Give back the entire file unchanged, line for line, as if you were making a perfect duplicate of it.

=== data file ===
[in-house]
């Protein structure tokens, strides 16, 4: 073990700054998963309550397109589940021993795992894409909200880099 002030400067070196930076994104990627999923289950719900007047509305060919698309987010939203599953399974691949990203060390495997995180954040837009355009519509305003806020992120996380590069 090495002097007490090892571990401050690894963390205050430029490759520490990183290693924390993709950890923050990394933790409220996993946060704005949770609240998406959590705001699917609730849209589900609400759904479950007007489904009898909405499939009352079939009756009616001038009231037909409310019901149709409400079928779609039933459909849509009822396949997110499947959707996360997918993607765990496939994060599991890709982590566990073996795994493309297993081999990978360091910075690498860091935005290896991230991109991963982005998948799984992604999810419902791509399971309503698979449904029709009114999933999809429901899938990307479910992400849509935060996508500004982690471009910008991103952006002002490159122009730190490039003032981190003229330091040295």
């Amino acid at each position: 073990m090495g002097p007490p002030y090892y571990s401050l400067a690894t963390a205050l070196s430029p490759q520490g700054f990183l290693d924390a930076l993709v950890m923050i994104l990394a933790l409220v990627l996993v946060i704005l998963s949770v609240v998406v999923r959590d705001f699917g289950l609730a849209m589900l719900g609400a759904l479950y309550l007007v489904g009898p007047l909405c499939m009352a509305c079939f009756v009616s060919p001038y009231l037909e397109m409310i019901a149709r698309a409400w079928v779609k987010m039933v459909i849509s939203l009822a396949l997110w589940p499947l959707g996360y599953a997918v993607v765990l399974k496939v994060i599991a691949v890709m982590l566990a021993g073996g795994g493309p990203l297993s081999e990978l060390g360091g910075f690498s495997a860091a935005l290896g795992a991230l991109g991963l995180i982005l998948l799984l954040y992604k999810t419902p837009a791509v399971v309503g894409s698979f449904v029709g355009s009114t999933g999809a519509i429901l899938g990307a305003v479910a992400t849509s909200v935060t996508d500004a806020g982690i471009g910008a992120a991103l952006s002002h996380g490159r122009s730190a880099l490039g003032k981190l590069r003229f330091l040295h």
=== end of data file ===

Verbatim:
[in-house]
């Protein structure tokens, strides 16, 4: 073990700054998963309550397109589940021993795992894409909200880099 002030400067070196930076994104990627999923289950719900007047509305060919698309987010939203599953399974691949990203060390495997995180954040837009355009519509305003806020992120996380590069 090495002097007490090892571990401050690894963390205050430029490759520490990183290693924390993709950890923050990394933790409220996993946060704005949770609240998406959590705001699917609730849209589900609400759904479950007007489904009898909405499939009352079939009756009616001038009231037909409310019901149709409400079928779609039933459909849509009822396949997110499947959707996360997918993607765990496939994060599991890709982590566990073996795994493309297993081999990978360091910075690498860091935005290896991230991109991963982005998948799984992604999810419902791509399971309503698979449904029709009114999933999809429901899938990307479910992400849509935060996508500004982690471009910008991103952006002002490159122009730190490039003032981190003229330091040295």
């Amino acid at each position: 073990m090495g002097p007490p002030y090892y571990s401050l400067a690894t963390a205050l070196s430029p490759q520490g700054f990183l290693d924390a930076l993709v950890m923050i994104l990394a933790l409220v990627l996993v946060i704005l998963s949770v609240v998406v999923r959590d705001f699917g289950l609730a849209m589900l719900g609400a759904l479950y309550l007007v489904g009898p007047l909405c499939m009352a509305c079939f009756v009616s060919p001038y009231l037909e397109m409310i019901a149709r698309a409400w079928v779609k987010m039933v459909i849509s939203l009822a396949l997110w589940p499947l959707g996360y599953a997918v993607v765990l399974k496939v994060i599991a691949v890709m982590l566990a021993g073996g795994g493309p990203l297993s081999e990978l060390g360091g910075f690498s495997a860091a935005l290896g795992a991230l991109g991963l995180i982005l998948l799984l954040y992604k999810t419902p837009a791509v399971v309503g894409s698979f449904v029709g355009s009114t999933g999809a519509i429901l899938g990307a305003v479910a992400t849509s909200v935060t996508d500004a806020g982690i471009g910008a992120a991103l952006s002002h996380g490159r122009s730190a880099l490039g003032k981190l590069r003229f330091l040295h």